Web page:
While the documents and emails being released as part of the Epic v Apple case are often important and full of detailed information, I am very much enjoying the ones — like this — where billionaire executives are forced into embarrassing apologies when their company fucks up.

Here for your enjoyment is an email Tim Sweeney had to send to Ubisoft CEO Yves Guillemot in May 2019, shortly after a colossal screw-up behind the scenes of the Epic Games Store resulted in pirates and scammers going absolutely wild with copies of The Division 2, with “fraudulent transactions” of the game accounting for between 70-90% of all those recorded.

“Fraud rates for other Epic games store titles are under 2% and Fortnite is under 1%”, Sweeney points out, “So 70% fraud was an extraordinary situation.”

Dear Yves,

I’m writing to apologise for the shortcomings in our Epic Games store implementation and our Uplay integration.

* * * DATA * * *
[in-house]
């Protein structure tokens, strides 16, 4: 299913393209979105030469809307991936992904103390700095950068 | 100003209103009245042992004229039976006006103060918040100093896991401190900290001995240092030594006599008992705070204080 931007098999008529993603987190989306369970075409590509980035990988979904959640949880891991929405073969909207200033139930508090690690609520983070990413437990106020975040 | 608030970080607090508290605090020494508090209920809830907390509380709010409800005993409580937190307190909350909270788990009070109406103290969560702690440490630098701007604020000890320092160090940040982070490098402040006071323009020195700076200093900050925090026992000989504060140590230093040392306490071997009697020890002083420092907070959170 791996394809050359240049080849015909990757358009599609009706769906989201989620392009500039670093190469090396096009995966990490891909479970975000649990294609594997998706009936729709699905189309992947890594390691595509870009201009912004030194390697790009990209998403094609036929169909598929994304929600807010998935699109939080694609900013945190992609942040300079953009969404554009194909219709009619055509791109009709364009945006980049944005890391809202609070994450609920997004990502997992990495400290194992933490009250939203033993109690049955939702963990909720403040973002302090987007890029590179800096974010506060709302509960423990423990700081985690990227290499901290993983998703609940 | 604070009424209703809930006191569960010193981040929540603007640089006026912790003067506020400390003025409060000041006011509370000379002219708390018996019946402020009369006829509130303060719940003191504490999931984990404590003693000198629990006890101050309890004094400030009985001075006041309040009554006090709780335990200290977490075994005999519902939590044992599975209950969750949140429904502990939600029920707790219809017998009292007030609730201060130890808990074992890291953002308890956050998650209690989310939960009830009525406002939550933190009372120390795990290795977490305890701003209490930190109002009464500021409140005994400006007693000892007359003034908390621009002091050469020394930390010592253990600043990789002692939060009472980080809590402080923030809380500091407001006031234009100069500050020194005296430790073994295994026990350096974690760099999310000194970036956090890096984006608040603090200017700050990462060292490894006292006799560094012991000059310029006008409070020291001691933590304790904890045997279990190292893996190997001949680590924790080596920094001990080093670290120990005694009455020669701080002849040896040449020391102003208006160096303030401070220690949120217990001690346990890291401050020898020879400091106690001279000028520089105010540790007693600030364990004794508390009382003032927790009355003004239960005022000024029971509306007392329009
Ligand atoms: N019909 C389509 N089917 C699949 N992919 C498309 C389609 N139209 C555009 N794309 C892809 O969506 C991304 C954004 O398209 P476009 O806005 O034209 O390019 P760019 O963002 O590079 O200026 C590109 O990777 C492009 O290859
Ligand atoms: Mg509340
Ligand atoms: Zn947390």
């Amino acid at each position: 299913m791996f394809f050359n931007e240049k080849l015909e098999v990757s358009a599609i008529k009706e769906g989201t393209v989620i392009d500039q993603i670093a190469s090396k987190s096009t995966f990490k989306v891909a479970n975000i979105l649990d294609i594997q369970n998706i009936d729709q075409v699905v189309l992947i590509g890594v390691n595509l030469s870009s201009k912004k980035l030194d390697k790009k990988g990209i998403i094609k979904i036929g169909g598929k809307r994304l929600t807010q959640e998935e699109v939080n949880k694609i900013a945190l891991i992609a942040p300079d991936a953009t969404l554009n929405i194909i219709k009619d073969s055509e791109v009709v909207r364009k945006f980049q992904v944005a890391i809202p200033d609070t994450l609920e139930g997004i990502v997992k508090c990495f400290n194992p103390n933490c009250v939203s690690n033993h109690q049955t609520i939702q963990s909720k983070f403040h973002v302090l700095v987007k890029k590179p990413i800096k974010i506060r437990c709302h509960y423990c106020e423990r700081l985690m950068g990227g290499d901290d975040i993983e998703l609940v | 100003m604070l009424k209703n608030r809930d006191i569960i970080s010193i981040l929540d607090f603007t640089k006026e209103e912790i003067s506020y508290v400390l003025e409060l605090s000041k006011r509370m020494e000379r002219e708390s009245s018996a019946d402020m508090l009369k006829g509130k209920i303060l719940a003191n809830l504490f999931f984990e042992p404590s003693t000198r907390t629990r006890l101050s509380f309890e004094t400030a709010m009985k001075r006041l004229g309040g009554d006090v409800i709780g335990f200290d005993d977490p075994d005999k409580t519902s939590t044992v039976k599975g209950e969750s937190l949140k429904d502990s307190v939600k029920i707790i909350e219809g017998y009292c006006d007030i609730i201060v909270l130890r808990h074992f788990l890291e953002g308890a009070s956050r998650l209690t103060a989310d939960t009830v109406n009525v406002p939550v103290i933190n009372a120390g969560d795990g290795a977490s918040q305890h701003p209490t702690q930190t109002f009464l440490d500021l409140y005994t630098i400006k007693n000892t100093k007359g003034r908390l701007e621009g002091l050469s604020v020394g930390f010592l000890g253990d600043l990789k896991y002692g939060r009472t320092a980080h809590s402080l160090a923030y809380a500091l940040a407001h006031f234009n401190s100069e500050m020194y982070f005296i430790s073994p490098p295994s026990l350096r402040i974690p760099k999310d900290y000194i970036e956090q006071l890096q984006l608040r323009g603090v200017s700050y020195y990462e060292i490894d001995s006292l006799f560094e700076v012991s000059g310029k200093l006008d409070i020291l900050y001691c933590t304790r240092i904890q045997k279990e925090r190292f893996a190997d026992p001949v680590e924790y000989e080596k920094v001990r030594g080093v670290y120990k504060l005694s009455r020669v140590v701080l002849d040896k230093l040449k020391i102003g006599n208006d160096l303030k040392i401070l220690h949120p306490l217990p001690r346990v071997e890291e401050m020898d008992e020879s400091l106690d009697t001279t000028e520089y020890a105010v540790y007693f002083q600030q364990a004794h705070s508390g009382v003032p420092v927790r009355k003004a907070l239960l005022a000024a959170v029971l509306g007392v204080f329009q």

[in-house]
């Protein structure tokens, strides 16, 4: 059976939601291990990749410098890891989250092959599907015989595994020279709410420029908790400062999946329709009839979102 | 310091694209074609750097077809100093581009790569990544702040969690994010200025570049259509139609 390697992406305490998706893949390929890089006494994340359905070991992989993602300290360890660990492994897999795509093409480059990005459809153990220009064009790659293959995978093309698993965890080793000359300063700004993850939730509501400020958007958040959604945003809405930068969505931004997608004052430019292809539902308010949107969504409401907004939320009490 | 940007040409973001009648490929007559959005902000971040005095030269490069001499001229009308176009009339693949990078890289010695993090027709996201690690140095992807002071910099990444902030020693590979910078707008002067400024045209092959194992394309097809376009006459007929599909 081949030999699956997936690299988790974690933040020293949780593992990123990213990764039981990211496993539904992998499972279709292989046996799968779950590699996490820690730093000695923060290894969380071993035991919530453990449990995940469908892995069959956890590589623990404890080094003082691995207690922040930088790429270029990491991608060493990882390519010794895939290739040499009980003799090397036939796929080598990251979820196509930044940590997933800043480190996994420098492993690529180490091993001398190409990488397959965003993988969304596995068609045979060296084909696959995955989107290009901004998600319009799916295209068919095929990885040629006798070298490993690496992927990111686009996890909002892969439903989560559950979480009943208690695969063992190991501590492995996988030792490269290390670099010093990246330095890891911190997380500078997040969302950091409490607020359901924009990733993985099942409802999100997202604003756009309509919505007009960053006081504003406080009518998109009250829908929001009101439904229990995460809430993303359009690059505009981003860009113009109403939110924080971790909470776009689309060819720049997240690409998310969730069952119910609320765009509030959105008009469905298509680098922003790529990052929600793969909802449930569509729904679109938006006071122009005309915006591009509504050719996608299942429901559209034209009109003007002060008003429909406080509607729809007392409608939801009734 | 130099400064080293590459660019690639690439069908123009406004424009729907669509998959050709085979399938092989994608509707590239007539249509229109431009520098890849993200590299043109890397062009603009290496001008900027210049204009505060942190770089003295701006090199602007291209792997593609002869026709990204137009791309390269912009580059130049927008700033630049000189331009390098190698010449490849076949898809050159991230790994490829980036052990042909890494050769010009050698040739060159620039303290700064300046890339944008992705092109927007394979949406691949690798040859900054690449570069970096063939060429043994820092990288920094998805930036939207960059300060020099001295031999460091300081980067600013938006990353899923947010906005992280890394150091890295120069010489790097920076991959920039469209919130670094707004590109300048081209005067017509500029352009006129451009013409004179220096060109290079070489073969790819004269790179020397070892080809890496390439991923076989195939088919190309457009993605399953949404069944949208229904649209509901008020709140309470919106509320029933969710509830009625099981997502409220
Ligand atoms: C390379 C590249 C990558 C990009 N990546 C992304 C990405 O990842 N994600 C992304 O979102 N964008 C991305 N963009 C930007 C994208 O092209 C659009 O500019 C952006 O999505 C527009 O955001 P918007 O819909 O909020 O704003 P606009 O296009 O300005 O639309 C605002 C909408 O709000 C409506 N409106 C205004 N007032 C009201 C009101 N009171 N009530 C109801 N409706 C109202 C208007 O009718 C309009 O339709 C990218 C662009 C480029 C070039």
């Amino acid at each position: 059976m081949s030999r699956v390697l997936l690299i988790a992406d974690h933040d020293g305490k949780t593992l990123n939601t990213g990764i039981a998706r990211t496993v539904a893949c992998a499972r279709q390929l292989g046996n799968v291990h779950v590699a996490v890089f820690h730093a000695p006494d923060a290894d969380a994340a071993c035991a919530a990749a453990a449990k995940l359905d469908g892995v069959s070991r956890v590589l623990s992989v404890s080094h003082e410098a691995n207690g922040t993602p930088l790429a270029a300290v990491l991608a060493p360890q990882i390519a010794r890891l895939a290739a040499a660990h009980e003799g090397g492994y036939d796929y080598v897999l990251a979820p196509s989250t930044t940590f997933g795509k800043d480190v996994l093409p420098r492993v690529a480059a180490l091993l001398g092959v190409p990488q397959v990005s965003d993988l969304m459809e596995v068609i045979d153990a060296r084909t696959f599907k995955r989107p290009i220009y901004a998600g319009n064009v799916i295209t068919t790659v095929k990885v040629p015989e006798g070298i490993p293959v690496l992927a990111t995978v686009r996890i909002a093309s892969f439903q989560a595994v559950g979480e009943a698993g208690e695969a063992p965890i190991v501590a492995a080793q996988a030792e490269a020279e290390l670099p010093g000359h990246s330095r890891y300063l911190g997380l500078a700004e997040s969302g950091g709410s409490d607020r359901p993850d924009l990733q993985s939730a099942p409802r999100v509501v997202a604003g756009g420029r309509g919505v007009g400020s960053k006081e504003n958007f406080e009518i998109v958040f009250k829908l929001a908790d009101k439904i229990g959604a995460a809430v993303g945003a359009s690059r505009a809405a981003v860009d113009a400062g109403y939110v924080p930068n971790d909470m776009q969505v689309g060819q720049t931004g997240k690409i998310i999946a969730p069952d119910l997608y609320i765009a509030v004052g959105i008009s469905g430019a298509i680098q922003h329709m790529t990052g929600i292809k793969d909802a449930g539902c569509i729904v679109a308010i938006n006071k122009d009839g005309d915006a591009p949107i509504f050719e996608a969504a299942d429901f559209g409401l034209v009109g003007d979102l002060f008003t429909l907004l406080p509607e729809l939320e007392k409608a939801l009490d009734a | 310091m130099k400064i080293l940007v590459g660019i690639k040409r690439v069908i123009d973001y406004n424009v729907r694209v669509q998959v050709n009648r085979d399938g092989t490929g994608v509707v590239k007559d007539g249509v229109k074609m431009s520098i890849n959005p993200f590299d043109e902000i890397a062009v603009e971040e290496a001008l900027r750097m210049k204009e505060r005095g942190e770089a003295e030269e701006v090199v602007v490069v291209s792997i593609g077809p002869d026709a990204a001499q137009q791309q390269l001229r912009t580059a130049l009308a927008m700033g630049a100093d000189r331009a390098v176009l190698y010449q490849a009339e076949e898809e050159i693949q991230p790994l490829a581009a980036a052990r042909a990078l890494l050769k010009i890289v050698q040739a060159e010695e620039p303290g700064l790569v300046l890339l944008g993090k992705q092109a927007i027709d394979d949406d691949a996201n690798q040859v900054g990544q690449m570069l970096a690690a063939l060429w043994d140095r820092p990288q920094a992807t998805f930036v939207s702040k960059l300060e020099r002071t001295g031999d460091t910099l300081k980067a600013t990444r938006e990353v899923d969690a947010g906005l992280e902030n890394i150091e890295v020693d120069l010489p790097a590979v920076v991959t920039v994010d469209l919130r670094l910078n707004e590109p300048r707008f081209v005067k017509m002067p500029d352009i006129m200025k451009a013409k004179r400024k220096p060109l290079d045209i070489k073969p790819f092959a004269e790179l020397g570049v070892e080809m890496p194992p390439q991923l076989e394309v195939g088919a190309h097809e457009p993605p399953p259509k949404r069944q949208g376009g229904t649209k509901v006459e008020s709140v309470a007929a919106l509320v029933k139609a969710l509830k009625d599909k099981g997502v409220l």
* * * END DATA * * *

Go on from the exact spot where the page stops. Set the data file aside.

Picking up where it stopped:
In the past 48 hours, the rate of fraudulent transactions on Division 2 surpassed 70% and was approaching 90%. Sophisticated hackers were creating Epic accounts, buying Ubisoft games with stolen credit cards, and then selling the linked Uplay accounts faster than we were disabling linked Uplay purchases for fraud.

Fraud rates for other Epic games store titles are under 2% and Fortnite is under 1%. So 70% fraud was an extraordinary situation.

To stop the fraud, we disabled purchasing of Ubisoft games. We will make our best efforts to restore service as quickly as we can. This depends on a real-time system for disabling refunded and fraudulent purchases on Uplay, and anti-fraud improvements in Epic’s service. This work will likely take at least 2 weeks to complete.

The fault in this situation is entirely Epic’s, and all of the minimum revenue guarantees remain in place to ensure our performance.

I’m sorry for the trouble,

Tim Sweeney

Epic Games

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